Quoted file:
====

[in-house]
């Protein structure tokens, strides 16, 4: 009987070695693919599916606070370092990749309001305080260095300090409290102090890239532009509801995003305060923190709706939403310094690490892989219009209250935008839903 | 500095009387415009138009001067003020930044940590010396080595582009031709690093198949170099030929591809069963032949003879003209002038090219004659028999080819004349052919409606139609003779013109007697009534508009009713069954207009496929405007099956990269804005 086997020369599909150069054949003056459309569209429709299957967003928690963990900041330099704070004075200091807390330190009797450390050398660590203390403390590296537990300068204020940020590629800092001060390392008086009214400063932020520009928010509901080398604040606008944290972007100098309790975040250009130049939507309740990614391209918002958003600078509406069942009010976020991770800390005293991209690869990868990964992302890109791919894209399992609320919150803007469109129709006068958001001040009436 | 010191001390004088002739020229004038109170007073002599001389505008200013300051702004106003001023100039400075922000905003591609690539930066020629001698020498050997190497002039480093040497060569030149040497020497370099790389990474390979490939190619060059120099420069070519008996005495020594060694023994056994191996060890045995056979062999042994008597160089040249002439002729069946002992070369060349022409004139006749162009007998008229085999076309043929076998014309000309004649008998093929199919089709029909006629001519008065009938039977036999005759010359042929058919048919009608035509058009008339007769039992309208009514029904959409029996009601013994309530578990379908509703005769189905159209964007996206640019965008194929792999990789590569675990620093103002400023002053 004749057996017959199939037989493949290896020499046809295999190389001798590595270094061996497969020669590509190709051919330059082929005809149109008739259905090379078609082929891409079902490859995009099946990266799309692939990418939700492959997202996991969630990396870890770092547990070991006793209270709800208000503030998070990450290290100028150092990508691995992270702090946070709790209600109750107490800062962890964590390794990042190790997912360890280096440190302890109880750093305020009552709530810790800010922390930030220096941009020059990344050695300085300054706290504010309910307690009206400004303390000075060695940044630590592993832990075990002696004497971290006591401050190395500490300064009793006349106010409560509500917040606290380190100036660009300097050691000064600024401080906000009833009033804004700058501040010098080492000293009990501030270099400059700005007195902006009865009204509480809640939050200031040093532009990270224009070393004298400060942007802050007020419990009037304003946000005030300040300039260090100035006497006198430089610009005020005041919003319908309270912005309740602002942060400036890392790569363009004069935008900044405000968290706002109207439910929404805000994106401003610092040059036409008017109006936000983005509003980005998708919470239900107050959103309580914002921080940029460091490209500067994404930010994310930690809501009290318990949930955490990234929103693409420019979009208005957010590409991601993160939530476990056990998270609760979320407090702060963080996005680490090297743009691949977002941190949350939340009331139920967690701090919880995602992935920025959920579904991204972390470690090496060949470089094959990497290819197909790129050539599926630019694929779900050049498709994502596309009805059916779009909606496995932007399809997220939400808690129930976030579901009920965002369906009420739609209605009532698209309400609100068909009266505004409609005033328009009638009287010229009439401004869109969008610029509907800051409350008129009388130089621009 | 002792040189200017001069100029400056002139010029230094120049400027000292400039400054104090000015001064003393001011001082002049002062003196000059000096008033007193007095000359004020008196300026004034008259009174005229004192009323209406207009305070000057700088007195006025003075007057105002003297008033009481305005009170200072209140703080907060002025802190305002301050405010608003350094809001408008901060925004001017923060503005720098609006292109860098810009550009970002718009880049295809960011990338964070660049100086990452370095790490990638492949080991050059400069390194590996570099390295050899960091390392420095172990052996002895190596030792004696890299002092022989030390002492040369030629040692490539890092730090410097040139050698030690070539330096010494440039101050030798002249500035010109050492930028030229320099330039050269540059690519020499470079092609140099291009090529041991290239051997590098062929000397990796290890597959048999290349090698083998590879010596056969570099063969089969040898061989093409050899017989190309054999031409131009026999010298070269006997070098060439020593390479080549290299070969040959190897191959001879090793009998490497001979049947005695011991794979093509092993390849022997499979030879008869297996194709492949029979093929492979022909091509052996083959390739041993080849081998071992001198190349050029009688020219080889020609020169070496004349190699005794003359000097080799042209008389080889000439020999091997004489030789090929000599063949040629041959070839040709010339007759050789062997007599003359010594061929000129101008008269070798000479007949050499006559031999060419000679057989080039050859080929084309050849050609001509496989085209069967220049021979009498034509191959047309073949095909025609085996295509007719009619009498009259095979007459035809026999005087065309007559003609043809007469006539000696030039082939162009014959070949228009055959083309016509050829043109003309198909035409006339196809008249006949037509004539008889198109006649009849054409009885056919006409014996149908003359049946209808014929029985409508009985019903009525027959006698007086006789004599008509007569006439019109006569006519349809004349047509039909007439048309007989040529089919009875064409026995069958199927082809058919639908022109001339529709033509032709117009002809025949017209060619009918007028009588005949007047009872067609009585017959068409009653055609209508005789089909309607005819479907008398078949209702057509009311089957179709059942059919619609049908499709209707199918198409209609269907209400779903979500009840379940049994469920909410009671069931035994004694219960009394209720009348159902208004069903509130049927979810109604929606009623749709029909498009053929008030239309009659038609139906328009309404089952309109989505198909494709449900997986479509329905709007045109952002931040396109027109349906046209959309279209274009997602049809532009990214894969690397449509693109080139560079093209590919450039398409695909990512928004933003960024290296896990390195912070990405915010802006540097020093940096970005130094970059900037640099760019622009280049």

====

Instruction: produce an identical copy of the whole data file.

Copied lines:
[in-house]
């Protein structure tokens, strides 16, 4: 009987070695693919599916606070370092990749309001305080260095300090409290102090890239532009509801995003305060923190709706939403310094690490892989219009209250935008839903 | 500095009387415009138009001067003020930044940590010396080595582009031709690093198949170099030929591809069963032949003879003209002038090219004659028999080819004349052919409606139609003779013109007697009534508009009713069954207009496929405007099956990269804005 086997020369599909150069054949003056459309569209429709299957967003928690963990900041330099704070004075200091807390330190009797450390050398660590203390403390590296537990300068204020940020590629800092001060390392008086009214400063932020520009928010509901080398604040606008944290972007100098309790975040250009130049939507309740990614391209918002958003600078509406069942009010976020991770800390005293991209690869990868990964992302890109791919894209399992609320919150803007469109129709006068958001001040009436 | 010191001390004088002739020229004038109170007073002599001389505008200013300051702004106003001023100039400075922000905003591609690539930066020629001698020498050997190497002039480093040497060569030149040497020497370099790389990474390979490939190619060059120099420069070519008996005495020594060694023994056994191996060890045995056979062999042994008597160089040249002439002729069946002992070369060349022409004139006749162009007998008229085999076309043929076998014309000309004649008998093929199919089709029909006629001519008065009938039977036999005759010359042929058919048919009608035509058009008339007769039992309208009514029904959409029996009601013994309530578990379908509703005769189905159209964007996206640019965008194929792999990789590569675990620093103002400023002053 004749057996017959199939037989493949290896020499046809295999190389001798590595270094061996497969020669590509190709051919330059082929005809149109008739259905090379078609082929891409079902490859995009099946990266799309692939990418939700492959997202996991969630990396870890770092547990070991006793209270709800208000503030998070990450290290100028150092990508691995992270702090946070709790209600109750107490800062962890964590390794990042190790997912360890280096440190302890109880750093305020009552709530810790800010922390930030220096941009020059990344050695300085300054706290504010309910307690009206400004303390000075060695940044630590592993832990075990002696004497971290006591401050190395500490300064009793006349106010409560509500917040606290380190100036660009300097050691000064600024401080906000009833009033804004700058501040010098080492000293009990501030270099400059700005007195902006009865009204509480809640939050200031040093532009990270224009070393004298400060942007802050007020419990009037304003946000005030300040300039260090100035006497006198430089610009005020005041919003319908309270912005309740602002942060400036890392790569363009004069935008900044405000968290706002109207439910929404805000994106401003610092040059036409008017109006936000983005509003980005998708919470239900107050959103309580914002921080940029460091490209500067994404930010994310930690809501009290318990949930955490990234929103693409420019979009208005957010590409991601993160939530476990056990998270609760979320407090702060963080996005680490090297743009691949977002941190949350939340009331139920967690701090919880995602992935920025959920579904991204972390470690090496060949470089094959990497290819197909790129050539599926630019694929779900050049498709994502596309009805059916779009909606496995932007399809997220939400808690129930976030579901009920965002369906009420739609209605009532698209309400609100068909009266505004409609005033328009009638009287010229009439401004869109969008610029509907800051409350008129009388130089621009 | 002792040189200017001069100029400056002139010029230094120049400027000292400039400054104090000015001064003393001011001082002049002062003196000059000096008033007193007095000359004020008196300026004034008259009174005229004192009323209406207009305070000057700088007195006025003075007057105002003297008033009481305005009170200072209140703080907060002025802190305002301050405010608003350094809001408008901060925004001017923060503005720098609006292109860098810009550009970002718009880049295809960011990338964070660049100086990452370095790490990638492949080991050059400069390194590996570099390295050899960091390392420095172990052996002895190596030792004696890299002092022989030390002492040369030629040692490539890092730090410097040139050698030690070539330096010494440039101050030798002249500035010109050492930028030229320099330039050269540059690519020499470079092609140099291009090529041991290239051997590098062929000397990796290890597959048999290349090698083998590879010596056969570099063969089969040898061989093409050899017989190309054999031409131009026999010298070269006997070098060439020593390479080549290299070969040959190897191959001879090793009998490497001979049947005695011991794979093509092993390849022997499979030879008869297996194709492949029979093929492979022909091509052996083959390739041993080849081998071992001198190349050029009688020219080889020609020169070496004349190699005794003359000097080799042209008389080889000439020999091997004489030789090929000599063949040629041959070839040709010339007759050789062997007599003359010594061929000129101008008269070798000479007949050499006559031999060419000679057989080039050859080929084309050849050609001509496989085209069967220049021979009498034509191959047309073949095909025609085996295509007719009619009498009259095979007459035809026999005087065309007559003609043809007469006539000696030039082939162009014959070949228009055959083309016509050829043109003309198909035409006339196809008249006949037509004539008889198109006649009849054409009885056919006409014996149908003359049946209808014929029985409508009985019903009525027959006698007086006789004599008509007569006439019109006569006519349809004349047509039909007439048309007989040529089919009875064409026995069958199927082809058919639908022109001339529709033509032709117009002809025949017209060619009918007028009588005949007047009872067609009585017959068409009653055609209508005789089909309607005819479907008398078949209702057509009311089957179709059942059919619609049908499709209707199918198409209609269907209400779903979500009840379940049994469920909410009671069931035994004694219960009394209720009348159902208004069903509130049927979810109604929606009623749709029909498009053929008030239309009659038609139906328009309404089952309109989505198909494709449900997986479509329905709007045109952002931040396109027109349906046209959309279209274009997602049809532009990214894969690397449509693109080139560079093209590919450039398409695909990512928004933003960024290296896990390195912070990405915010802006540097020093940096970005130094970059900037640099760019622009280049």